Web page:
As one of New York City's top gastroenterologists, Dr. Weiss is skilled in the diagnosis and management of eosinophilic esophagitis, offering the most advanced care options for patients at his practice on Manhattan's Upper West Side.
Eosinophilic esophagitis is a chronic condition that occurs when a type of white blood cells called eosinophils being to collect and build up in the esophagus. Once considered a part of gastroesophageal reflux disease, eosinophilic esophagitis has been identified in the past two decades as a disease in its own right which develops as an allergic reaction to foods, allergens or other triggers. During the reaction, proteins are produced which can damage the esophagus and cause it to become inflamed, resulting in the formation of scars and fibrous tissues that can make swallowing difficult.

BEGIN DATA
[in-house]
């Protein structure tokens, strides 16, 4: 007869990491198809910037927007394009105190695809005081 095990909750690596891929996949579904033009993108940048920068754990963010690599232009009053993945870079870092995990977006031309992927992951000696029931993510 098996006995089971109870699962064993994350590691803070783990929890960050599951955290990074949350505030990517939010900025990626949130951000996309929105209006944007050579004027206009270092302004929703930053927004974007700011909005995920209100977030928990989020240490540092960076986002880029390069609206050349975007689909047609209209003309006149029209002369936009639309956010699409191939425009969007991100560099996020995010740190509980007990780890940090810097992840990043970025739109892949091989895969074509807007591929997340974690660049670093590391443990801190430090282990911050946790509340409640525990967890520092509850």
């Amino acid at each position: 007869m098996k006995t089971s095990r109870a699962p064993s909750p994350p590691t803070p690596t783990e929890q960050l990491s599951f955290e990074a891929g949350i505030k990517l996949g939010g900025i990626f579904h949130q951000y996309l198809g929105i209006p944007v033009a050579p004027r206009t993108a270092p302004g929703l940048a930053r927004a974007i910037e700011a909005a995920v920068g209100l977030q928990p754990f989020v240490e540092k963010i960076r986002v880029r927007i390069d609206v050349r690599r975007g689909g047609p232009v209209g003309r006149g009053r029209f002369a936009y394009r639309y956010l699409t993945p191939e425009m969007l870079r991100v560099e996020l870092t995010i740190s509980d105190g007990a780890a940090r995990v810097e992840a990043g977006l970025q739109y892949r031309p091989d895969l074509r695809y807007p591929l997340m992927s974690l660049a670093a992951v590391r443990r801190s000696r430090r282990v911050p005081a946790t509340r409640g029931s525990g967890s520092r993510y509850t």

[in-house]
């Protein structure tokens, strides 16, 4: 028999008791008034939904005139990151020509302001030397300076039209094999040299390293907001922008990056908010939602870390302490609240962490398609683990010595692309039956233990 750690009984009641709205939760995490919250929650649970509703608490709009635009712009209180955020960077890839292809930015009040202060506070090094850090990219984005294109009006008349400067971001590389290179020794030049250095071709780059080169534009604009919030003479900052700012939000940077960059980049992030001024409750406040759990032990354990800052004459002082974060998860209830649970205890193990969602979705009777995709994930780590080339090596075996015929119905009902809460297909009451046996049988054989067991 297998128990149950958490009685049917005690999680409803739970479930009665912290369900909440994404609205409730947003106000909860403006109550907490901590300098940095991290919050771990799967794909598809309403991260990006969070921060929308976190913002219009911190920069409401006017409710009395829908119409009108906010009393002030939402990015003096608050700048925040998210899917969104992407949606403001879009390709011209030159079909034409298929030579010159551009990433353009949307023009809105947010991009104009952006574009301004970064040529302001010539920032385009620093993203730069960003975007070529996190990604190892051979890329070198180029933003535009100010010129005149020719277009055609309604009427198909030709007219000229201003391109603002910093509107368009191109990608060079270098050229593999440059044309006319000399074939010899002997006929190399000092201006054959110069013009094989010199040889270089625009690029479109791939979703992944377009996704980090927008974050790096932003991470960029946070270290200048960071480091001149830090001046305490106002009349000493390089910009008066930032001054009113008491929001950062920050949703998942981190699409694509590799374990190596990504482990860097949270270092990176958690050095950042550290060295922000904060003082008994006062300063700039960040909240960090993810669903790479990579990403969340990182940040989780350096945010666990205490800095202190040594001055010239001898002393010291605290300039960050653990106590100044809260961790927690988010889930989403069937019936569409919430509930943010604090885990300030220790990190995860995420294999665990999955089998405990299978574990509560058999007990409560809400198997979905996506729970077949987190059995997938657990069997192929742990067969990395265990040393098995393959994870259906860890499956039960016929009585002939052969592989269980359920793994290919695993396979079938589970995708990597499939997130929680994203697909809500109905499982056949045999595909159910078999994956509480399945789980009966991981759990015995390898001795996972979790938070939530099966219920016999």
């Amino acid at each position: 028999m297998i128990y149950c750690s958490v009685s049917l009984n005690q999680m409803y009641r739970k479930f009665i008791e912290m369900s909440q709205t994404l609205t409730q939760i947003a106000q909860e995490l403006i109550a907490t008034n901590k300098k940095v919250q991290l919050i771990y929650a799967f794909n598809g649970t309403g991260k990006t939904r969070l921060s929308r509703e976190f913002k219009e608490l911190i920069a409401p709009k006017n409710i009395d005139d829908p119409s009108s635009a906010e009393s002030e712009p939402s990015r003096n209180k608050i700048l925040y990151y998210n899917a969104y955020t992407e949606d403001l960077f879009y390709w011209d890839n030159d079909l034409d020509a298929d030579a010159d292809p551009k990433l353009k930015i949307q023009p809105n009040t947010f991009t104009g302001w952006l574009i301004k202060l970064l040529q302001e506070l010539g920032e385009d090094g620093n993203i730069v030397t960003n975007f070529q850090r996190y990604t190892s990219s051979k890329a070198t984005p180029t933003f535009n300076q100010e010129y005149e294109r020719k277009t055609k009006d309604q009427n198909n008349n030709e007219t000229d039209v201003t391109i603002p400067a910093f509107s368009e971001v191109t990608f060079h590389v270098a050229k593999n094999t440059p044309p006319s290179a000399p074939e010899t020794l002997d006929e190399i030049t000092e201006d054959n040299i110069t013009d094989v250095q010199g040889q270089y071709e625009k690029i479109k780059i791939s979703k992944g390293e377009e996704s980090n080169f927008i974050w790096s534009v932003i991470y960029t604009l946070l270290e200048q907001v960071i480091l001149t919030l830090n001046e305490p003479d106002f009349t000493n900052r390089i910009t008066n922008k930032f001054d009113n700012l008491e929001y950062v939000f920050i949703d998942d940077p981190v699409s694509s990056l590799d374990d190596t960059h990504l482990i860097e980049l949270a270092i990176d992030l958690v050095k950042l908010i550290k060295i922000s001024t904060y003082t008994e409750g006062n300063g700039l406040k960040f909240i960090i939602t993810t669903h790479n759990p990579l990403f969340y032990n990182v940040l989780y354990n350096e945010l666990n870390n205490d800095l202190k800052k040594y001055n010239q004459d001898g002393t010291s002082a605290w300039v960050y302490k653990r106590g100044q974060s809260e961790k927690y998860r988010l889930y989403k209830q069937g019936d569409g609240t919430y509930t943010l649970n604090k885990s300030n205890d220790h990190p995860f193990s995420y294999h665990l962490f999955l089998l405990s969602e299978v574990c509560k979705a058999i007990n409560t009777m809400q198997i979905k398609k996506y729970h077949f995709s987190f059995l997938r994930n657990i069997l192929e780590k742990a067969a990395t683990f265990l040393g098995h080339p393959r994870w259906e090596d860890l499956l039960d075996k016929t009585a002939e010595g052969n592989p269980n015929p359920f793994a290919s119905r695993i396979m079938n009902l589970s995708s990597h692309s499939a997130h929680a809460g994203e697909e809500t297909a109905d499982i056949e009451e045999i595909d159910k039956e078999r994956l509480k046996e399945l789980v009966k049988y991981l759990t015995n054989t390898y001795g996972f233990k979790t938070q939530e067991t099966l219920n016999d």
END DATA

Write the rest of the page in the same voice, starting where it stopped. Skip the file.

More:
Symptoms of the condition can include:
impaction of food
centrally-located chest pain that isn't helped by antacids
regurgitation of food
Studies have shown people with the condition are also more likely to have allergies, including environmental allergies, food allergies and asthma, as well as chronic respiratory illness. There may also be a genetic component.
If eosinophilic esophagitis is suspected, you'll need to have an endoscopy to obtain small samples of tissue from your esophagus which can be evaluated in a lab. During an endoscopy, a flexible tube with a camera and light at one end is passed into your esophagus, transmitting images to a monitor. Special instruments will be used to take the biopsies from two locations in your esophagus. You may also have blood tests to look for higher-than-normal levels of eosinophils or other signs of allergic reaction.
Treatment may include dietary food to eliminate foods that cause allergic reactions, medications like acid blockers or steroids to reduce inflammation and promote healing, or dilation if the esophagus has become narrow as a result of the condition. Treatment will need to be ongoing to manage symptoms.